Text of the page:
Karen Rodriguez - A plucked-from-obscurity MySpace auditioner who once sang to J.Lo on MTV's "TRL" (and, according to her, got props from the future "Idol" judge at the time), this chick was a shoo-in. "I'm pulling for you," Jennifer told the girl with the pipe dream of becoming the first Latina "Idol" winner. I have a feeling Karen could go far, but it's hard to tell how good she really is, since the show gave her very little screentime--instead inexplicably devoting 15 minutes to a mumbling street performer 30 years older than the "Idol" age limit.
Heidi Khzam - Tim and Karen proved that buttering up the judges often works--at least with Steven and Jennifer, an easily persuadable pair. Heidi worked both angles, charming S.Ty with her bellydancing talent ("Simmer it down," Jennifer told Steven as he gaped, salivating), and winning over J.Lo by dedicating Alicia Keys's "Superwoman" to her. If only she'd fawningly complimented Randy on his bass-playing while belting out some mid-'80s Journey, Heidi would probably have this competition already sewn up. But since the judges said she was one of the best they'd heard, maybe she does.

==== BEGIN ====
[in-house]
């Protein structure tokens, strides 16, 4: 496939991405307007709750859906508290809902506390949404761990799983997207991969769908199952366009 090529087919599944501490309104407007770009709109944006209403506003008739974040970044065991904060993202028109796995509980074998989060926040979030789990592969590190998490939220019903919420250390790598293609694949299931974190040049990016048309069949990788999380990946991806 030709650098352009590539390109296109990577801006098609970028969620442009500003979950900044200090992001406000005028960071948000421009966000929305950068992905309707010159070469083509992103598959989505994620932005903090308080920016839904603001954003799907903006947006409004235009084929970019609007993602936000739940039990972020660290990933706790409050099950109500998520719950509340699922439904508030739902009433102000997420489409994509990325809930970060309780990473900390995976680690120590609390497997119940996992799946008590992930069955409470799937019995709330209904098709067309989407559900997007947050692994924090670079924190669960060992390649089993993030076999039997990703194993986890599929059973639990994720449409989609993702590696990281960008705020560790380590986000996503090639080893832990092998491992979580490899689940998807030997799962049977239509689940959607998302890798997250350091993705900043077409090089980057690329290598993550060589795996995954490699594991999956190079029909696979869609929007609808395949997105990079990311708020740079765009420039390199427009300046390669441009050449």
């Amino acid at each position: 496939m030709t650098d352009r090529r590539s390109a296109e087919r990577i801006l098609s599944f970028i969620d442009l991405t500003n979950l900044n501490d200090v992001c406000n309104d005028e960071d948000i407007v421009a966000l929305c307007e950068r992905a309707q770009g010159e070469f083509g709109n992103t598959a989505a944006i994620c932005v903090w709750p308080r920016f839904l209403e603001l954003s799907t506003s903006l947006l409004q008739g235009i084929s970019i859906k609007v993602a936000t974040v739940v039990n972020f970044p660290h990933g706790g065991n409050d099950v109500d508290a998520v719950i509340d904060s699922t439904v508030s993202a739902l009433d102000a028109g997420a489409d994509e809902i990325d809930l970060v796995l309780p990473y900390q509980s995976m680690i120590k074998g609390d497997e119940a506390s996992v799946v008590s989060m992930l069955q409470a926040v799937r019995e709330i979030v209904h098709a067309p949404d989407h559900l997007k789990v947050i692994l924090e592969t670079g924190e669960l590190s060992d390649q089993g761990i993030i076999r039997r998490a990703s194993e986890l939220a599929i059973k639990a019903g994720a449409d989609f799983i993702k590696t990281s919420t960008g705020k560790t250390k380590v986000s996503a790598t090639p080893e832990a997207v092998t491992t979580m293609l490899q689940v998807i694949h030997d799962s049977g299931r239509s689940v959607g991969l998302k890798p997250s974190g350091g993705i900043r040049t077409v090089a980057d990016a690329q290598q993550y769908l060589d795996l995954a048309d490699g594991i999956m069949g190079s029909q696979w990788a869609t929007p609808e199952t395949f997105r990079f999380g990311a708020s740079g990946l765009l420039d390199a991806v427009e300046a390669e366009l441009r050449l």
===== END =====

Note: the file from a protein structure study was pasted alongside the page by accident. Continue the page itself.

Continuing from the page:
Mark & Aaron Gutierrez - Finally, some singers to get genuinely excited about! I loved this personality-plus pair of sassy siblings, whose "Lean On Me" duet was the highlight of an otherwise lowlight-laden night. "It was godlike, the way you guys sang," raved Steven. I hope both Mark and Aaron make it through Hollywood Week; I would hate to see them split up. And really, I can't choose just one Gutierrez. That wouldn't be fair. And I can't tell them apart, anyway.
So there you have it. After a super start with the New Jersey, New Orleans, Milwaukee, and Nashville auditions, I'm beginning to worry about Season 10; Austin's episode was just so-so, and L.A.'s was so so bad. Can the show rebound in its final audition city, San Francisco? We'll find out next week.